Why Do Relationships Work – Part 2

As we’re on the countdown to Valentine’s Day, the annual celebration of relationships, I thought I would share with you my Seven Key Ingredients that are essential in making a relationship successful.  If you’ve been following my blog, you’ll know that today is day 4 and here are the next two ingredients.  If you missed the first edition then click on this link Why Do Relationships Work.



Number 3 – A successful relationship is when our relationship models are similar

We grow up learning from those around us. Our most influential teachers tend to be our parents, since they were the ones who tended to be around us most when we were growing up.  And when I say ‘parents’ I don’t necessarily mean your biological mother and father, I also include, in this category, the people who were around that performed the parenting role for you. This could be grand-parents, older siblings, nannies etc.  You get the idea.

When we are really little, before the age of 7, we record everything that we witness – what we see, hear, feel, taste and smell – and all of this data is stored in our subconscious mind. We have no way of evaluating what is good or bad or what is appropriate or inappropriate, we simply store it all.

We learn about the world, relationships and ourselves from the data we’ve stored and this data creates a model, impression or image of what we believe the world is all about. We create a model of what a relationship should be like from our parents and then we create an impression of who we need to be in a relationship.  Models are the way we learn and therefore essential in helping us develop and grow.

As examples:

  • If mum and dad are respectful to each other show each other affection and support each other.  If they communicate well, set and follow the family rules, if they are fair and always talk things through together, then this type of relationship experience or model is what you’ll expect from your partner in your relationship. You will be using what you witnessed in your parents, what you’ve recorded and learnt from watching them as you grow up in order to create a relationship model against which to compare your current relationship.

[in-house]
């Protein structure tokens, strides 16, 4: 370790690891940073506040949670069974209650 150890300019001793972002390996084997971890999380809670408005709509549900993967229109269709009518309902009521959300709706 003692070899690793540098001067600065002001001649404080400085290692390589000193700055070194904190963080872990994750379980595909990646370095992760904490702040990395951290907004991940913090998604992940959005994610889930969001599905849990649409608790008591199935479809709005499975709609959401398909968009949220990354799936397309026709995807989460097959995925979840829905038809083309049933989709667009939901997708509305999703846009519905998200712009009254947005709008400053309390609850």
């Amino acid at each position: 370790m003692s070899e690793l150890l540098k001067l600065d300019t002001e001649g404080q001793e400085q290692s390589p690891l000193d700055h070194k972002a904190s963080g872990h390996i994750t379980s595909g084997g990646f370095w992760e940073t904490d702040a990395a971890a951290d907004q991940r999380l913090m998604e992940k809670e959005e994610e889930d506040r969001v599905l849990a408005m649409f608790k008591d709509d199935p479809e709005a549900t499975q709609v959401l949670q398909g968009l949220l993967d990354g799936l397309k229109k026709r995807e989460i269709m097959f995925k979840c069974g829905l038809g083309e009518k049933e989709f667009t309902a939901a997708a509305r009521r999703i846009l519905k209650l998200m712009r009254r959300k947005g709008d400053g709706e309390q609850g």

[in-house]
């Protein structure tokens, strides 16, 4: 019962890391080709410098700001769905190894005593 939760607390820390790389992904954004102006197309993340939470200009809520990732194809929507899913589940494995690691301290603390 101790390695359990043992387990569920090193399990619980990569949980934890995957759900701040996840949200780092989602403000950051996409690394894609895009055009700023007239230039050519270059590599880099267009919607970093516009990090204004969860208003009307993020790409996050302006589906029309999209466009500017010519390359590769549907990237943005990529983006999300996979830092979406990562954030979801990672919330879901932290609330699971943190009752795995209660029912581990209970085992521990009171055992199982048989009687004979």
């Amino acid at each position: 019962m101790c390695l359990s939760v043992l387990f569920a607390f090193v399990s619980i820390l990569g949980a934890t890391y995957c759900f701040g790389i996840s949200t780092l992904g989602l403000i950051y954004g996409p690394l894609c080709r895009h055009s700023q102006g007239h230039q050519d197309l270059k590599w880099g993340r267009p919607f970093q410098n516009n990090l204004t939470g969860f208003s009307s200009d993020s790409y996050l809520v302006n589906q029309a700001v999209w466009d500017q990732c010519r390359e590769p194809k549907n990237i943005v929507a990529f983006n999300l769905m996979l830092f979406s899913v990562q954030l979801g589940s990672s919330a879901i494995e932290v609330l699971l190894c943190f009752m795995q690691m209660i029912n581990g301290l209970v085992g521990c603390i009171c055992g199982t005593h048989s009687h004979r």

• If mum and dad argue, slam doors, walk out, never agree on anything, never talk positively and calmly, then that too will be witnessed, recorded and learnt. This will be your relationship model you will use for comparison.

If you then compare your learned relationship model with your current relationship and it falls short, you will do whatever it takes to ensure that the relationship you have meets that benchmark positive or negative.  We do this subconsciously and this can place you and your partner on a losing streak, seemingly never able to fulfil each others needs.

How to discover your model

If you want to find out more about how you are operating within your relationship then set aside some time to reflect on both your parents and your own relationship. The following questions are triggers to help you reflect but are by no means exhaustive.

  • How did they show respect for each other in their interactions?
  • How did they communicate – were they willing to talk things through?
  • How did they discipline you – were they in agreement and fair?
  • How did they show each other that they loved each other?
  • Anything else that comes to mind

Note down what this tells you.

The most important part of this process is in making you aware of how you are operating within your relationship.  By comparing your current relationship with the model learned from that of your parents, you are then able to highlight behaviours that you don’t like and areas you’d like to change. Now this is where it gets exciting … from understanding comes change and all you need to do now is, be willing to accept that there is another way.